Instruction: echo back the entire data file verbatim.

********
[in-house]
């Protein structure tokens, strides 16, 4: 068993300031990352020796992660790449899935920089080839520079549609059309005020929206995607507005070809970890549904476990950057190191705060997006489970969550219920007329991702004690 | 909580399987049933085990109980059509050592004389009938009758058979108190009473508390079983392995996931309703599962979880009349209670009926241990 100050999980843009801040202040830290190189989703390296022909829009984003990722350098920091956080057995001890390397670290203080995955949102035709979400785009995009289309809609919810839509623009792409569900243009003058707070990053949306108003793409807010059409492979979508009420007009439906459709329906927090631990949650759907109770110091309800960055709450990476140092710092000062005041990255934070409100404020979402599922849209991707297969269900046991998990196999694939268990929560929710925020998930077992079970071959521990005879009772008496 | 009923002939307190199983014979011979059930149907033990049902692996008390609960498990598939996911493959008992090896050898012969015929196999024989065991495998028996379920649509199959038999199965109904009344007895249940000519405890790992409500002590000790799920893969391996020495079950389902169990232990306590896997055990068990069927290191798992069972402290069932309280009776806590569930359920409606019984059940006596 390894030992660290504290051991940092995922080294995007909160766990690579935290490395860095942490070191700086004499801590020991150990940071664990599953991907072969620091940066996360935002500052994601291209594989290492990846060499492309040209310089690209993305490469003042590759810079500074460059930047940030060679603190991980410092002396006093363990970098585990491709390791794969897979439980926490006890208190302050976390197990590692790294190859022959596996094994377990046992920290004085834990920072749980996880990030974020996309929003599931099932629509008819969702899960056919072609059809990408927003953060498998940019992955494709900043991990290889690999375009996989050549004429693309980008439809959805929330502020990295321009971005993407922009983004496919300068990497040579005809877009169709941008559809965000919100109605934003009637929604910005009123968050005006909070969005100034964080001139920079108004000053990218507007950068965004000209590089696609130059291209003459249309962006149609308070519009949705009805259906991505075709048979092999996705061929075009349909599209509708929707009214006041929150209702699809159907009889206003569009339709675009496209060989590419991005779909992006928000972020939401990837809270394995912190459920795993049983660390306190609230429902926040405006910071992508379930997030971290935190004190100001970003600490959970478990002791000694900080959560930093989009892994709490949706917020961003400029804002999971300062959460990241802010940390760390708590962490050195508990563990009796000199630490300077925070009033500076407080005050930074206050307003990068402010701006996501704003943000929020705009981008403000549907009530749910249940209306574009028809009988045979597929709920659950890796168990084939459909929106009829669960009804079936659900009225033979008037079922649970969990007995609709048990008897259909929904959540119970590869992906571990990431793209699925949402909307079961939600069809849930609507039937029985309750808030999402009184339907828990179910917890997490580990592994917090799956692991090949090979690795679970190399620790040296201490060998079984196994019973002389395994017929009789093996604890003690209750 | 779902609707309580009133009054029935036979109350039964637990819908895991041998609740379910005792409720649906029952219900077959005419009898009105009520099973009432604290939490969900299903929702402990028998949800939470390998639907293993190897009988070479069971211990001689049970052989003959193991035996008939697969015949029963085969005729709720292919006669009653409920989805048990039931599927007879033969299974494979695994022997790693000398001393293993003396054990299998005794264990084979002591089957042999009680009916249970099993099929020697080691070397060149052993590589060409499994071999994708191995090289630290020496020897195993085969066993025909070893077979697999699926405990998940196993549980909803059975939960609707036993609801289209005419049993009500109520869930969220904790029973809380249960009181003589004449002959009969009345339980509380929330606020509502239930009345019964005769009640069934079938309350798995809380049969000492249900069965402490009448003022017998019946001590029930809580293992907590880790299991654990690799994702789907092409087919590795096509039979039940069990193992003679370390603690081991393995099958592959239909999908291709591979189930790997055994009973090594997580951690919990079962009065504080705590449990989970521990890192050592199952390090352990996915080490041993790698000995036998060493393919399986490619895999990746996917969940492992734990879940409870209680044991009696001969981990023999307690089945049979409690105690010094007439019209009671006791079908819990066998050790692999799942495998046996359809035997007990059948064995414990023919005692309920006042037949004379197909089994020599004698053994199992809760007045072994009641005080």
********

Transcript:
[in-house]
């Protein structure tokens, strides 16, 4: 068993300031990352020796992660790449899935920089080839520079549609059309005020929206995607507005070809970890549904476990950057190191705060997006489970969550219920007329991702004690 | 909580399987049933085990109980059509050592004389009938009758058979108190009473508390079983392995996931309703599962979880009349209670009926241990 100050999980843009801040202040830290190189989703390296022909829009984003990722350098920091956080057995001890390397670290203080995955949102035709979400785009995009289309809609919810839509623009792409569900243009003058707070990053949306108003793409807010059409492979979508009420007009439906459709329906927090631990949650759907109770110091309800960055709450990476140092710092000062005041990255934070409100404020979402599922849209991707297969269900046991998990196999694939268990929560929710925020998930077992079970071959521990005879009772008496 | 009923002939307190199983014979011979059930149907033990049902692996008390609960498990598939996911493959008992090896050898012969015929196999024989065991495998028996379920649509199959038999199965109904009344007895249940000519405890790992409500002590000790799920893969391996020495079950389902169990232990306590896997055990068990069927290191798992069972402290069932309280009776806590569930359920409606019984059940006596 390894030992660290504290051991940092995922080294995007909160766990690579935290490395860095942490070191700086004499801590020991150990940071664990599953991907072969620091940066996360935002500052994601291209594989290492990846060499492309040209310089690209993305490469003042590759810079500074460059930047940030060679603190991980410092002396006093363990970098585990491709390791794969897979439980926490006890208190302050976390197990590692790294190859022959596996094994377990046992920290004085834990920072749980996880990030974020996309929003599931099932629509008819969702899960056919072609059809990408927003953060498998940019992955494709900043991990290889690999375009996989050549004429693309980008439809959805929330502020990295321009971005993407922009983004496919300068990497040579005809877009169709941008559809965000919100109605934003009637929604910005009123968050005006909070969005100034964080001139920079108004000053990218507007950068965004000209590089696609130059291209003459249309962006149609308070519009949705009805259906991505075709048979092999996705061929075009349909599209509708929707009214006041929150209702699809159907009889206003569009339709675009496209060989590419991005779909992006928000972020939401990837809270394995912190459920795993049983660390306190609230429902926040405006910071992508379930997030971290935190004190100001970003600490959970478990002791000694900080959560930093989009892994709490949706917020961003400029804002999971300062959460990241802010940390760390708590962490050195508990563990009796000199630490300077925070009033500076407080005050930074206050307003990068402010701006996501704003943000929020705009981008403000549907009530749910249940209306574009028809009988045979597929709920659950890796168990084939459909929106009829669960009804079936659900009225033979008037079922649970969990007995609709048990008897259909929904959540119970590869992906571990990431793209699925949402909307079961939600069809849930609507039937029985309750808030999402009184339907828990179910917890997490580990592994917090799956692991090949090979690795679970190399620790040296201490060998079984196994019973002389395994017929009789093996604890003690209750 | 779902609707309580009133009054029935036979109350039964637990819908895991041998609740379910005792409720649906029952219900077959005419009898009105009520099973009432604290939490969900299903929702402990028998949800939470390998639907293993190897009988070479069971211990001689049970052989003959193991035996008939697969015949029963085969005729709720292919006669009653409920989805048990039931599927007879033969299974494979695994022997790693000398001393293993003396054990299998005794264990084979002591089957042999009680009916249970099993099929020697080691070397060149052993590589060409499994071999994708191995090289630290020496020897195993085969066993025909070893077979697999699926405990998940196993549980909803059975939960609707036993609801289209005419049993009500109520869930969220904790029973809380249960009181003589004449002959009969009345339980509380929330606020509502239930009345019964005769009640069934079938309350798995809380049969000492249900069965402490009448003022017998019946001590029930809580293992907590880790299991654990690799994702789907092409087919590795096509039979039940069990193992003679370390603690081991393995099958592959239909999908291709591979189930790997055994009973090594997580951690919990079962009065504080705590449990989970521990890192050592199952390090352990996915080490041993790698000995036998060493393919399986490619895999990746996917969940492992734990879940409870209680044991009696001969981990023999307690089945049979409690105690010094007439019209009671006791079908819990066998050790692999799942495998046996359809035997007990059948064995414990023919005692309920006042037949004379197909089994020599004698053994199992809760007045072994009641005080």